Westmead Childrens Hospital - Kids Don't Fly

Westmead Children's HospitalWindow and Balcony Safety for Children

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An increasing number of children are admitted to hospital each year, with serious injuries, as a result of falling from windows and balconies. These falls often occur in the child's own home, over the warmer months when families leave windows and doors to balconies open both during the day and at night. Children aged from one to five years are most at risk as they are naturally curious but lack the ability to recognise danger.

Although the current Building Code of Australia permits a maximum opening of 12.5cm for windows and balustrades (where regulated), The Children's Hospital at Westmead recommends for enhanced safety, a maximum opening of 10cm. Please note, there are no laws that require window and balustrade openings in older buildings to meet current building standards.

To increase the safety of your children near windows and on balconies, please follow our recommendations below.


Window Safety for Children

Westmead Children's Hospital

Children can fall out of a window which is open more than 10cm, even if a fly screen is present.

To prevent children falling from your windows, The Children's Hospital at Westmead recommends:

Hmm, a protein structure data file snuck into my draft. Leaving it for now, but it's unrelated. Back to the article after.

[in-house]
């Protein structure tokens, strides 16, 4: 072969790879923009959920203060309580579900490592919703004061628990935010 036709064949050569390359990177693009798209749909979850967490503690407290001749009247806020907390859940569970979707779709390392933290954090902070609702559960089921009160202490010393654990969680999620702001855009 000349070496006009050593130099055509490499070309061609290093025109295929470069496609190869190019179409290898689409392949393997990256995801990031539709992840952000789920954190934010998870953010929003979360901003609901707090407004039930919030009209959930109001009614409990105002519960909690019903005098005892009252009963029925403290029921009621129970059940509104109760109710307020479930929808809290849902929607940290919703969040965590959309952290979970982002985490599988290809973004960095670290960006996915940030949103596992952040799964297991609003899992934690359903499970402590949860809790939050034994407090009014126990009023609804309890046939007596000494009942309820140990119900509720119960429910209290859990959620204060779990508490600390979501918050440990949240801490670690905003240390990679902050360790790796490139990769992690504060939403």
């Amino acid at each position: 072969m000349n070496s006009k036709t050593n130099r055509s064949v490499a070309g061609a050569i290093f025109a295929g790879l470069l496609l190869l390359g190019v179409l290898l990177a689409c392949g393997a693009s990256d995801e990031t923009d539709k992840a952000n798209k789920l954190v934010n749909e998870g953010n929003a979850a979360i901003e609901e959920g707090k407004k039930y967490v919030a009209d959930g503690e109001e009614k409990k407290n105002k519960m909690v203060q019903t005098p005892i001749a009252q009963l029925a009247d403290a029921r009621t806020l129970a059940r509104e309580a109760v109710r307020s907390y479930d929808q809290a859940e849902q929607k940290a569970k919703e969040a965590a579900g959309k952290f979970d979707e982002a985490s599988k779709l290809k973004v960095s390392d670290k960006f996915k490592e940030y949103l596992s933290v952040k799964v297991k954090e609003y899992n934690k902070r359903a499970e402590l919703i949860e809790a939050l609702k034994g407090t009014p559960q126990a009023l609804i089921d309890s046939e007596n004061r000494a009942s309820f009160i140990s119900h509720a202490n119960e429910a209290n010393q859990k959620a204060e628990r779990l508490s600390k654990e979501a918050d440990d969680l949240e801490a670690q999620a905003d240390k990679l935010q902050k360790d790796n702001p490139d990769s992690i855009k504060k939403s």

• All windows above the ground floor to be opened no more than 10cm.
  • All windows have window locks/latches fitted to stop windows opening more than 10cm, or guards to protect the opening (see Kids Can't Fly Window Safety Product Guide).
  • Where possible, open windows from the top.
  • Beds and other furniture are kept away from windows, so that children cannot climb up to windows.
  • Parents do not rely on flyscreens to prevent a child from falling out of a window.
  • Children are taught to play away from windows.
  • Children are always supervised.

Balcony Safety for Children

Westmead Children's Hospital

To prevent children falling from your balcony, The Children's Hospital at Westmead recommends:

  • Balcony balustrades (railings) be at least 1metre high.
  • Make sure that any vertical bars in the balustrade are no more than 10cm apart (use a ruler to measure).
  • Your balustrade should have no horizontal or near horizontal parts that would allow children to climb.
  • All furniture, pot plants and other climbable objects are kept away from the edge of the balcony.
  • Parents be aware of furniture that is light enough for children to drag to the balcony edge.
  • Children are always supervised.
  • Keep doors leading to balconies closed so that children cannot gain access to them.

For further information on how to make windows and balconies safe, please read our safety factsheets linked below.


Working Party for the Prevention of Children Falling from Residential Buildings

In 2008, The Children's Hospital at Westmead (CHW) identified falls from residential buildings as an increasing cause of injury, often associated with serious and fatal injuries as revealed by the number of injuries with a high Injury Severity Score. As a result, the Centre for Trauma Care, Prevention, Education and Research at CHW, together with the Kids Health Promotion Unit at CHW, established the 'Working Party for the Prevention of Children Falling from Residential Buildings'. The full Outcomes Report from the working group and a summary are available via the links below.Westmead Children's Hospital


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Links to Further Information

NSW Health Child Window and Balcony Safety web page

Australian Window Association Falls Prevention Label

Westmead Children's Hospital